Something in the account of the crucifixion in Mark does not make any sense — at least by worldly standards.
It is at the end of the crucifixion in Mark 15, when Jesus breathes his last. This comes after he has endured mockery by the soldiers, taunting by the public that he was unable to miraculously save himself, the crucifixion itself, and the inner dread at being abandoned by God the Father.
The centurion has presumably witnessed all of this. He actively enters the narrative in verse 39, offering an assessment of Jesus’ life and death.
Notice first what he does not say. He does not praise Jesus for his steely fortitude, facing death bravely to the end. He does not call Jesus a hero, a good man, a falsely accused prophet or misunderstood teacher.
Instead, he says this: “Truly this man was the Son of God!”
In other words, he exclaims that last thing one would expect him to say, especially given that he is a centurion of the Roman Empire.
Strange as it may seem in context, the idea that Jesus is the Son of God is a major theme of Mark (see sources here and here). The very first verse declares that it is the ‘gospel of Jesus Christ, son of God.’ This title is reaffirmed later in the chapter when Jesus is baptized and the voice from heaven affirms Him as the divine Son (Mark 1). In Mark 5, a demon recognizes Jesus as the ‘Son of the Most High God’—affirming His power over the supernatural world. In the transfiguration, the Father again describes Jesus as His Son.
So the centurion’s pronouncement ties together the whole of gospel. In the crucifixion, Jesus demonstrates everything that makes him the Son of God in Mark’s eyes.
Does being the ‘Son of God’ make Jesus God? The answer seems obviously to be in the affirmative, but it’s not so straightforward: In the Old Testament, ‘Son of God’ referred to angels, Adam, Israel, and the ancient Israelite kings. However, the writers of the New Testament use it in a way that makes sense only if it is indicate of Jesus’ divinity (according to this Bible encyclopedia.)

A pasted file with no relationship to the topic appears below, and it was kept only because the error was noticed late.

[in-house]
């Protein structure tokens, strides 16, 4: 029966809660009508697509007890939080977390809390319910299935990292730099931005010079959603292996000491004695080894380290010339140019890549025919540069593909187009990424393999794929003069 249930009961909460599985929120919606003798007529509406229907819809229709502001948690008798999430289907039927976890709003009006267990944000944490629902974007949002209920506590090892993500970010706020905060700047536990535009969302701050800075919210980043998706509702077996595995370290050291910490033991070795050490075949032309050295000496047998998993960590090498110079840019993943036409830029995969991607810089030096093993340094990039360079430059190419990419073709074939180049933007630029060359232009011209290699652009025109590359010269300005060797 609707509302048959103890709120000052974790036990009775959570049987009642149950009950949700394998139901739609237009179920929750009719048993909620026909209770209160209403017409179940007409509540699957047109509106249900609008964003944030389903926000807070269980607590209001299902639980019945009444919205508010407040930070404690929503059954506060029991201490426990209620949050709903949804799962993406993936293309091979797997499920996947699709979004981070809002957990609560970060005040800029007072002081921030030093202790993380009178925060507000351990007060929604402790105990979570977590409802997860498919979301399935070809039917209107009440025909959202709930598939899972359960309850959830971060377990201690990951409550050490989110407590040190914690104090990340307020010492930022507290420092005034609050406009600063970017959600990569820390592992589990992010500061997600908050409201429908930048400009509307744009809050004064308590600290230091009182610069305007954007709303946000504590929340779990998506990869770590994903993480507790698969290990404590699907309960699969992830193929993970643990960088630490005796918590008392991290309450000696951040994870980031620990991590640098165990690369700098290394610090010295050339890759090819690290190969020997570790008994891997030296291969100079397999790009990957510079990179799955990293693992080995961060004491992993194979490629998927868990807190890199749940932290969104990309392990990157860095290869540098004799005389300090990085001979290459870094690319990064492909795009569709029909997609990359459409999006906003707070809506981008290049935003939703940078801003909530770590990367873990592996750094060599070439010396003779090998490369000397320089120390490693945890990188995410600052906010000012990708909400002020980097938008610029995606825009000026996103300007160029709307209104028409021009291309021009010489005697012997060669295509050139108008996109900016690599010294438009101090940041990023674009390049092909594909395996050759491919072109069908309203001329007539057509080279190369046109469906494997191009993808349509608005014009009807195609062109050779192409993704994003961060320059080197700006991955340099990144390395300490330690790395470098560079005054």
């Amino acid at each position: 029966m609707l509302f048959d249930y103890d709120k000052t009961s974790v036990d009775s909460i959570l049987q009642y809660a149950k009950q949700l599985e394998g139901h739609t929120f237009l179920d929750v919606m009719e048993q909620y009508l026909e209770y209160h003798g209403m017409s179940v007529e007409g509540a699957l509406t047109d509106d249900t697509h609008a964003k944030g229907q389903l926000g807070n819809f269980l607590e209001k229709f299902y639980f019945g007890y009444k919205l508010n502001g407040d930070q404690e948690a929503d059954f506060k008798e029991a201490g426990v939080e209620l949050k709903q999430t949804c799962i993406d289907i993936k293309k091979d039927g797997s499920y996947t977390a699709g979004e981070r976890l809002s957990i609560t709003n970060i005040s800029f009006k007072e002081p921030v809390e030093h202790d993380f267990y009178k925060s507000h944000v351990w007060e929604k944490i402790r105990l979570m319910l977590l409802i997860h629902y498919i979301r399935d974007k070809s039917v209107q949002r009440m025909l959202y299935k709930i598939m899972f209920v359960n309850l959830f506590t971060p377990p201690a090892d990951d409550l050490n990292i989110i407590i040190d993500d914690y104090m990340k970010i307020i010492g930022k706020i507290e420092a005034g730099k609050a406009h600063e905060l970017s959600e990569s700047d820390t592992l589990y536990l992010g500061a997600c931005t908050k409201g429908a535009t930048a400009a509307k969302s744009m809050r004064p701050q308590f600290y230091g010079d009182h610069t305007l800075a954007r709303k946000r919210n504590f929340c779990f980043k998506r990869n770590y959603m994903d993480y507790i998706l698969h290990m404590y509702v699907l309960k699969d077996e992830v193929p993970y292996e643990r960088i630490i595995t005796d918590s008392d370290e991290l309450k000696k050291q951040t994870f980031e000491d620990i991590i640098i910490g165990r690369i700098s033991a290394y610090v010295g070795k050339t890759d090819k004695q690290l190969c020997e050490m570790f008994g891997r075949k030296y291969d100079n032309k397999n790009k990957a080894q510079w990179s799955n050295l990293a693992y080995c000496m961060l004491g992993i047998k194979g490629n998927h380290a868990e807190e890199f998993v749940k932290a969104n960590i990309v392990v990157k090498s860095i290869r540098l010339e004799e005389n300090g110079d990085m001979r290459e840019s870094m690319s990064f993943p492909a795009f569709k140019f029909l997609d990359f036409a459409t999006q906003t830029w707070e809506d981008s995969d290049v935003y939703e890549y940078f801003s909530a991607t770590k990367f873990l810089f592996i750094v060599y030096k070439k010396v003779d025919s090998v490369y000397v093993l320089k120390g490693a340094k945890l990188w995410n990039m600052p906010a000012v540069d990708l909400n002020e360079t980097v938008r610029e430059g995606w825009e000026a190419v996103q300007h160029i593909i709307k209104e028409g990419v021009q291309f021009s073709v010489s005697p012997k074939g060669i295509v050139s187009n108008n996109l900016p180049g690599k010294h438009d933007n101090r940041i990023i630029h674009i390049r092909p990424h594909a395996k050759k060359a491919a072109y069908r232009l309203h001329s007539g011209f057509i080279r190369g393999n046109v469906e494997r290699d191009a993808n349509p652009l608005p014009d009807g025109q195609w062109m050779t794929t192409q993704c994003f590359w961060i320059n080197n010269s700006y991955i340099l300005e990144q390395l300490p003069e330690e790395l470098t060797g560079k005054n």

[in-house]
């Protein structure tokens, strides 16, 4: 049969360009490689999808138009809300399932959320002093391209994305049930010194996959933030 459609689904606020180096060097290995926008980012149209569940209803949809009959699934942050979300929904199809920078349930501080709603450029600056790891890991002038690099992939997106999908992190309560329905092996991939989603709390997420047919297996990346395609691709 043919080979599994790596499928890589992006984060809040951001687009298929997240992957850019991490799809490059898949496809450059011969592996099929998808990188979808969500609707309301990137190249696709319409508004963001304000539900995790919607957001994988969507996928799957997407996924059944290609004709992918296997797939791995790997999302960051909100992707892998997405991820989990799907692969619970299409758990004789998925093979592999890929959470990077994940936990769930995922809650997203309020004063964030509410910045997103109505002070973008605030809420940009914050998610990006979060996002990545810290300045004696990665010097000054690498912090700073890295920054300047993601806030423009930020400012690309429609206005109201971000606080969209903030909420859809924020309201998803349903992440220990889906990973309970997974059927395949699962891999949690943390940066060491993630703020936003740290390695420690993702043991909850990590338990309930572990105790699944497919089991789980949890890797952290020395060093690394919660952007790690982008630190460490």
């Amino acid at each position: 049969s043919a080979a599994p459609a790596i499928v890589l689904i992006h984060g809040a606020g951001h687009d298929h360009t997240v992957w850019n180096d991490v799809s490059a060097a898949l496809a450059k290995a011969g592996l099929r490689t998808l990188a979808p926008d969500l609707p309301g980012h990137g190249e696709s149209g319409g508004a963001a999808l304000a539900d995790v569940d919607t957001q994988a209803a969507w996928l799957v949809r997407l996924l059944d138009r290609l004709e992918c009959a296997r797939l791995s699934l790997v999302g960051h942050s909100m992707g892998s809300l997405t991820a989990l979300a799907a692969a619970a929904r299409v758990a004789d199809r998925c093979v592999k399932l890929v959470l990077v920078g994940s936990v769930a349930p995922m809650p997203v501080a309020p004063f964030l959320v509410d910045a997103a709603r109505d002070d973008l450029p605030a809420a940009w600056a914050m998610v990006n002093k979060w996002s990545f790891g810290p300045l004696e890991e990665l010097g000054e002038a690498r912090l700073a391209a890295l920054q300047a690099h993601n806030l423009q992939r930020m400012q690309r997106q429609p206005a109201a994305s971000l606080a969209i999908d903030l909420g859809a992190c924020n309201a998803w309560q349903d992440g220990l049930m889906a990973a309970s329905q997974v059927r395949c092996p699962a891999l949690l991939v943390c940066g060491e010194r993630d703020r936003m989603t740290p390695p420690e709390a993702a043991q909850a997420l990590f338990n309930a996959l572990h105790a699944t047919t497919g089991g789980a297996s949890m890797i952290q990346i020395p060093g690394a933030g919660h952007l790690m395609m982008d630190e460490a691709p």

The words themselves would have been shocking coming from anyone in this scene. To come from a centurion would have been particularly jarring since the Roman emperors were viewed as divine sons (according to this commentator).
One commentator even suggests that here we have a kind of capitulation in which the figurehead of Roman power acknowledges a greater one. There is a thus a certain fittingness here: after the Roman Empire—which for its inhabitants was the government of the known civilized world—pronounced sentence on Jesus that sentence is now revised and delivered by a de facto representative of that government. In a way, the centurion’s statement is a judgment of what happened on the cross.
We wonder what prompted him to reach this conclusion.
Mark gives us something of an answer. In verse 39, Mark tells us that the centurion spoke these words after ‘he saw how He breathed his last.’ This is recounted two verses earlier: “Jesus gave a loud cry and breathed his last.” The Greek word here is phōnē, which could also be translated as voice or sound. This should be familiar to us: it’s where we get the word phone as well as phonetics.
In Mark, whenever phōnē appears it is when someone’s identity is definitely declared. It is used in Mark 1 when John the Baptist is introduced (‘a voice crying out…’) and when Jesus’ divine sonship is confirmed at His baptism (‘a voice from heaven…’). Likewise, the word occurs in Mark 1 and 5 the word when the demons cry out in recognition of Jesus presence. We hear the heavenly voice again in the Transfiguration in Mark 9. The next use of the word is on the cross, when Jesus cries out over His abandonment by the Father.
Employing such language to identify Jesus has deep theological ramifications. Remember that Jesus is the Word made flesh. By highlighting the role of the voice, whether His or that of others, Mark draws attention to His dual natures in a particular way.
We could think of a voice as how any word becomes embodied or enfleshed. In the mind, the existence of a word is intellectual or spiritual. It is through the voice that it is transformed into the material world—through vibrating strings in our voice boxes that convert it into waves of air molecules. Thus it is most fitting that the identity of the divine Word Incarnate is disclosed through the utterances of a voice. (I owe this insight to the discussion on this idea in Catholic philosopher Emmanuel Falque’s book, Crossing the Rubicon.)